Mastering Adjective Order in English

Hannah Johnson
March 30, 2022 ·
2 min read
Grammar

Unlike languages with more loose word order, English is rather demanding on how several adjectives should be placed within a sentence. Even though putting adjectives in the wrong order probably won’t get you into much trouble, it’s still a matter of language proficiency, which can be crucial when taking exams or applying for a job with high language requirements. 

So, let’s investigate how to combine adjectives in the English language like a pro!

Basic adjective order

In real life, we don’t often use more than 2-3 adjectives in a row. However, it’s still important to put them in the right order. And if you’re taking an examination, you can well be asked to place three or more adjectives in the correct order in a sample sentence. This is where you’ll need to recall the general adjective sequence, which goes as follows:

#MeaningExample
1opinion/attitudewonderful, blatant, strange
2sizetiny, enormous, medium-sized
3physical qualitymild, rough, slippery
4shapesquare, rectangular, round
5ageyoung, ancient, elderly
6colorblack, violet, yellow
7origin/nationalityChinese, South African, Arctic
8materialwooden, leather, metal
9purposedining, cleaning, training

Examples:

  • We saw beautiful gigantic ancient sequoias in the national park. (opinion, size, age)
  • She gave me this weird red Japanese plastic device. (opinion, color, origin, material)
  • Have you seen my favorite big dotted coffee cup? (opinion, size, color, purpose)

If two or more adjectives in a sentence happen to be from the same group, they are usually separated with a comma, the last one typically being connected with an “and”:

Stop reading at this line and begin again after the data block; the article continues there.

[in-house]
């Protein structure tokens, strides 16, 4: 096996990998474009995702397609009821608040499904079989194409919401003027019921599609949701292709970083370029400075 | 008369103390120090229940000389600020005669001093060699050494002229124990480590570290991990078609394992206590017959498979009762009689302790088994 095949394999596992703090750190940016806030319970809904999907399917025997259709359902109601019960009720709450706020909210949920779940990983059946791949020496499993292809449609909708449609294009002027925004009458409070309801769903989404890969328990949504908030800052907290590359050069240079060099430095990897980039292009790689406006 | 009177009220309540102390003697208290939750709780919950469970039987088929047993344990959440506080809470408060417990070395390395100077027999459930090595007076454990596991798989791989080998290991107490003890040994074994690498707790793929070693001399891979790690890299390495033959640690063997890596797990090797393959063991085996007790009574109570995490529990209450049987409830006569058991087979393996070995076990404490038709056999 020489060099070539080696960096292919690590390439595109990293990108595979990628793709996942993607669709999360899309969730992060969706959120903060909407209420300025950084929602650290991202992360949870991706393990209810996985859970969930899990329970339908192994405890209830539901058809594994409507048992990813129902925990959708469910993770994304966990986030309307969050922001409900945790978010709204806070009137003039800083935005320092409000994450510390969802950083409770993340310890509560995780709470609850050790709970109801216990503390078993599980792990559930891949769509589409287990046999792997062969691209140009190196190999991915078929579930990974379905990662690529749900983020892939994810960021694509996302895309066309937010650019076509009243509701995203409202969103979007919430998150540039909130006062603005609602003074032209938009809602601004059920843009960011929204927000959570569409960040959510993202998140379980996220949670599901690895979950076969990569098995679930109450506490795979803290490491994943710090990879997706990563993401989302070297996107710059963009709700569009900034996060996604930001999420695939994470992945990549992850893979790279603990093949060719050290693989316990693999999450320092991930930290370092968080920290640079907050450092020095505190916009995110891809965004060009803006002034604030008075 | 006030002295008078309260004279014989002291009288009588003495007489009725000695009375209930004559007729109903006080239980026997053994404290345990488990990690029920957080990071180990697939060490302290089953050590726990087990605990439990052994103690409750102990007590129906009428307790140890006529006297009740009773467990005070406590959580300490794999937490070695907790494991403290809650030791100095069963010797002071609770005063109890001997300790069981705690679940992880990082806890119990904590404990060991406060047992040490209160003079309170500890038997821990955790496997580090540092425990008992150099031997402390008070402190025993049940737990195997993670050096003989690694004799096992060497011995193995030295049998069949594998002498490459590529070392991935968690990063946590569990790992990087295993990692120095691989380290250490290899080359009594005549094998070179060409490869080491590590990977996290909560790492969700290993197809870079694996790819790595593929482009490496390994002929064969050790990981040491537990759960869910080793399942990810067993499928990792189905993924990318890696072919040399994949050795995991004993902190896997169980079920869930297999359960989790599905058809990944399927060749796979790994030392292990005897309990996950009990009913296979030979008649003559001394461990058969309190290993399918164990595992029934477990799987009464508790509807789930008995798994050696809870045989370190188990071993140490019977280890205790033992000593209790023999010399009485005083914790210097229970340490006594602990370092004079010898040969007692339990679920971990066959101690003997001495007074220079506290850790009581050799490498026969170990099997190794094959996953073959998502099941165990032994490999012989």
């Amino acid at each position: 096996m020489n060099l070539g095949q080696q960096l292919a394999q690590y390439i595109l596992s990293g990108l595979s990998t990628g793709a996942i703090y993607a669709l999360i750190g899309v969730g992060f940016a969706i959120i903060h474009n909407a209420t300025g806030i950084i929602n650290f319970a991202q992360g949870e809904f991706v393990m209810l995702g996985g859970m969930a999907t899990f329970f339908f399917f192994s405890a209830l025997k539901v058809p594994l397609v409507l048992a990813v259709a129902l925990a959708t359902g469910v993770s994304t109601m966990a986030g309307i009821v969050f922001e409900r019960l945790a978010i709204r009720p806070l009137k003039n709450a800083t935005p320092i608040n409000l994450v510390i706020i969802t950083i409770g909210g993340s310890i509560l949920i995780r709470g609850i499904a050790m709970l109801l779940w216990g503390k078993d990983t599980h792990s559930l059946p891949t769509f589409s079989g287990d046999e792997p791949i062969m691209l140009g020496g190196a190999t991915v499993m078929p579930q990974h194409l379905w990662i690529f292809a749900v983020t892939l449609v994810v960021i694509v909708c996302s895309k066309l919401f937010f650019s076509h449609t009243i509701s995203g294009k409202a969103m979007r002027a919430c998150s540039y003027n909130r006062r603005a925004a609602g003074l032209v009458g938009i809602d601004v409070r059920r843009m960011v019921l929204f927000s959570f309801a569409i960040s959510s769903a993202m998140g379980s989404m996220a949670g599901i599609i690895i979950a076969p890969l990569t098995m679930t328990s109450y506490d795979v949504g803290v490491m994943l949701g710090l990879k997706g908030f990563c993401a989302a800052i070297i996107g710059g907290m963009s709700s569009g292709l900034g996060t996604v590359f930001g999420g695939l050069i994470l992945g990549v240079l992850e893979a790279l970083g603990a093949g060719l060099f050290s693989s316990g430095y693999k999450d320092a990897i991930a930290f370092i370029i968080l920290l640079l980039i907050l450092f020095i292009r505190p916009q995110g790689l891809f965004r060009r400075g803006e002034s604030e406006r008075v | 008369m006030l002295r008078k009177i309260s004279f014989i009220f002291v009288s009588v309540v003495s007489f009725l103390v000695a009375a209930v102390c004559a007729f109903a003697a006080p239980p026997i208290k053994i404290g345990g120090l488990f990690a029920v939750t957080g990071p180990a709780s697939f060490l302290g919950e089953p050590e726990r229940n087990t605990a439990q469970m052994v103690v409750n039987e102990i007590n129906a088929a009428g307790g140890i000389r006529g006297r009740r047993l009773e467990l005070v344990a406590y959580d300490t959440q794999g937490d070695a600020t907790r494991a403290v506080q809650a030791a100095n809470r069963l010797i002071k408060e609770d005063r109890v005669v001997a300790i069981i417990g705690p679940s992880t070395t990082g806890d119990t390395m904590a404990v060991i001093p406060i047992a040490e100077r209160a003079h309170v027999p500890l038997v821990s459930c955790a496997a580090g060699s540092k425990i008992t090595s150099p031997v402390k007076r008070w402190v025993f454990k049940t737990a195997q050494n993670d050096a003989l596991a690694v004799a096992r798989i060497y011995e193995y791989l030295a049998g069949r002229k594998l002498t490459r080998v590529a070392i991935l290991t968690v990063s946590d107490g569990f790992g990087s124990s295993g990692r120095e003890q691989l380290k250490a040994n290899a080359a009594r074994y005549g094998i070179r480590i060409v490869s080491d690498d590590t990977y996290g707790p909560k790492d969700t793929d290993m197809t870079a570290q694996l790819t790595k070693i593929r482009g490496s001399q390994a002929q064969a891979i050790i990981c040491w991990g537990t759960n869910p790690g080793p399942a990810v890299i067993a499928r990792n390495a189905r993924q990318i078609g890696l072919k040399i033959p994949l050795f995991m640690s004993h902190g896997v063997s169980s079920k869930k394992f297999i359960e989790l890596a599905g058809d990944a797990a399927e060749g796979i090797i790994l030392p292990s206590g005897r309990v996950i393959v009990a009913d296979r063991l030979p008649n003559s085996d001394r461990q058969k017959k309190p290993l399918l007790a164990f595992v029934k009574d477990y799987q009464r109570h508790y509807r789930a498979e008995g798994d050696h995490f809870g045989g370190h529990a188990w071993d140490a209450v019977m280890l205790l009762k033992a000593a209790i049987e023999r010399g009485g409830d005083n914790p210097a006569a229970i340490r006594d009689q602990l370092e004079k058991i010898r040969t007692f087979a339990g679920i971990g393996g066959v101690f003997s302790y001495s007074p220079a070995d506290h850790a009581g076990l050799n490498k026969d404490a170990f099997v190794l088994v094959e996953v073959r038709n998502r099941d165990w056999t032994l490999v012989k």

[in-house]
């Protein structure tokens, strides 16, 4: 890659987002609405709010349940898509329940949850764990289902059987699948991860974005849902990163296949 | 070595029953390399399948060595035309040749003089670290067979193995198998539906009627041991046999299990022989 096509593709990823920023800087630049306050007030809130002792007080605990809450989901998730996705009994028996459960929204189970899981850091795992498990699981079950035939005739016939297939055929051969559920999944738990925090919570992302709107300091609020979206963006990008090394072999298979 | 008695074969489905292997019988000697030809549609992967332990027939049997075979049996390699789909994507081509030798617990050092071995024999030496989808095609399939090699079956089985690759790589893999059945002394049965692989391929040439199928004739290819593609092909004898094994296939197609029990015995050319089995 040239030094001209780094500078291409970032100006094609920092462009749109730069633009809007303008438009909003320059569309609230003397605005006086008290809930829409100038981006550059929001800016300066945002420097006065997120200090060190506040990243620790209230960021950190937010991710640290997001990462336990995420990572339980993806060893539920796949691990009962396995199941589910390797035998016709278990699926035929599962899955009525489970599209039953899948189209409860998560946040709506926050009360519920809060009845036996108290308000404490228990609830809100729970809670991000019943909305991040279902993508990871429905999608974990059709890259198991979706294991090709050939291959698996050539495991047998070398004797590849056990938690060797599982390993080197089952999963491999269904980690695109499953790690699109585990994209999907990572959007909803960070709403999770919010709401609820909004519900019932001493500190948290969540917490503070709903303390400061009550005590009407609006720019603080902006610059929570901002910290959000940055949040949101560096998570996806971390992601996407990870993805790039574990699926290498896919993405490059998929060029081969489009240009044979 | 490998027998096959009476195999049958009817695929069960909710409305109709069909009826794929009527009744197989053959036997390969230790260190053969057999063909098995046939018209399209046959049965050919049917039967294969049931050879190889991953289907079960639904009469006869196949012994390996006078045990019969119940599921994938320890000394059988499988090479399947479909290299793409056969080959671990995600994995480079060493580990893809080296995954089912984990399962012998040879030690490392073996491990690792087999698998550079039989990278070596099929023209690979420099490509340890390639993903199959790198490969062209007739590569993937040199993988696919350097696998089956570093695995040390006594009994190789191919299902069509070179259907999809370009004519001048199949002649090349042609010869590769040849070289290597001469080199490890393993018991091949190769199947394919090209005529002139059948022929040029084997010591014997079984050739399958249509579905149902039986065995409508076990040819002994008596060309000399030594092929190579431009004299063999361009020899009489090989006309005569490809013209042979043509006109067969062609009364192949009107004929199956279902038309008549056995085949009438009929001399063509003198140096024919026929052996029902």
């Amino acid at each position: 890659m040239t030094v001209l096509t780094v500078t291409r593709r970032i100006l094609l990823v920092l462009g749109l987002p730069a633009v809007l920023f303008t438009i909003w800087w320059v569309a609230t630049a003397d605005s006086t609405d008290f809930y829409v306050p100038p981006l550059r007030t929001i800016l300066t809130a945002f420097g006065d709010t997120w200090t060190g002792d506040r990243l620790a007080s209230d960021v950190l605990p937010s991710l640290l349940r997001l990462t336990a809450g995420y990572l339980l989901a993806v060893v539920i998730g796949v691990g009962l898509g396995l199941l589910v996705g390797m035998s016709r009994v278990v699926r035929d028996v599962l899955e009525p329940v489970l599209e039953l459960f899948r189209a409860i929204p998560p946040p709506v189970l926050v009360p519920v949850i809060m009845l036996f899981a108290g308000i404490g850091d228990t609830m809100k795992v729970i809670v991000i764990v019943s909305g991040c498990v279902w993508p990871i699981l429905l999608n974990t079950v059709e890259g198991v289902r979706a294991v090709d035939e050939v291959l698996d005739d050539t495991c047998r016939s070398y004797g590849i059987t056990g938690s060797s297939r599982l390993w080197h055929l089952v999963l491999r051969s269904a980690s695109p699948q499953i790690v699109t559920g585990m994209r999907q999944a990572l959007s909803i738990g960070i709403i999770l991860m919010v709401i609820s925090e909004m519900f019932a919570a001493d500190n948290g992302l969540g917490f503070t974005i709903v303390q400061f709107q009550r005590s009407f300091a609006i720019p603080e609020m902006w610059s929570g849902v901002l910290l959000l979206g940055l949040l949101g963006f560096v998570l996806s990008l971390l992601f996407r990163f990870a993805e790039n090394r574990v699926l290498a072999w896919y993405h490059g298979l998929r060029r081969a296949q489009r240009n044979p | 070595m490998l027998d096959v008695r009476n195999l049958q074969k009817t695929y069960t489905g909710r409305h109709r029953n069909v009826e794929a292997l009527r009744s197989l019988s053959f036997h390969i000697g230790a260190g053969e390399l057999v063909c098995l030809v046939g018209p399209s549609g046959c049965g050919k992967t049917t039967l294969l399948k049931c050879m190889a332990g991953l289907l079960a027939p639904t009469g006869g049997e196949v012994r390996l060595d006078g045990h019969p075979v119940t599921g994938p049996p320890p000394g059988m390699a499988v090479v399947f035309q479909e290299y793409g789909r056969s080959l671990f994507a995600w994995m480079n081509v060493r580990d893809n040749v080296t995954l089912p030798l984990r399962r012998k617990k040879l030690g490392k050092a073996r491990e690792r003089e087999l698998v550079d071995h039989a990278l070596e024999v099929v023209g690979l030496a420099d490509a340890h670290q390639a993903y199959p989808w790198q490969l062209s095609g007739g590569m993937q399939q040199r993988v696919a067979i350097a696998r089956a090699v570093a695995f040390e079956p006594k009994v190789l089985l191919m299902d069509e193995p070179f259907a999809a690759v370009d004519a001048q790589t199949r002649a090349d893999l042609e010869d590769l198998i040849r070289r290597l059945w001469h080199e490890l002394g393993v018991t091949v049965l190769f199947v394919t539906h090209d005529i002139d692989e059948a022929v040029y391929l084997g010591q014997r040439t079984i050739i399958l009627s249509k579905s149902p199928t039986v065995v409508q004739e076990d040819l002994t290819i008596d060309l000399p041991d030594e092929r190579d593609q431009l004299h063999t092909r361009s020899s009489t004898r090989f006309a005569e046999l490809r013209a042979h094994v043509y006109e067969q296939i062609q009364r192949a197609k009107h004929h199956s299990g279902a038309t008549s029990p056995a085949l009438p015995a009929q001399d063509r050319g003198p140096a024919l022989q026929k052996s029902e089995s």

• There were lots of tiny blue, red and yellow flowers in the garden.
  • This was the first glass and concrete building in our town.

Specific cases

In the examples above, all adjectives are positioned before the noun, but there are also cases when we use them after a linking verb (such as be, seem, become, feel, etc.):

  • The house was old and derelict.

Or, we can put it another way:

  • It was an old and derelict house.

Please note that certain adjectives are only used after a linking verb. These are called predicative adjectives. Often, they start with a prefix a-, with a few exceptions. Here are some examples:

  • afraid
  • alike
  • alive
  • awake
  • ill
  • well

Incorrect: We found an afraid little boy in the kitchen. 

Correct: We found a frightened little boy in the kitchen. 

Correct: The little boy we found in the kitchen was afraid.

Incorrect: I saw an ill old dog.

Correct: I saw a sick old dog.

Correct: The dog I saw was ill and old.

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As you can see, mastering adjective order in English is not rocket science, although it might require some training to memorize the sequence.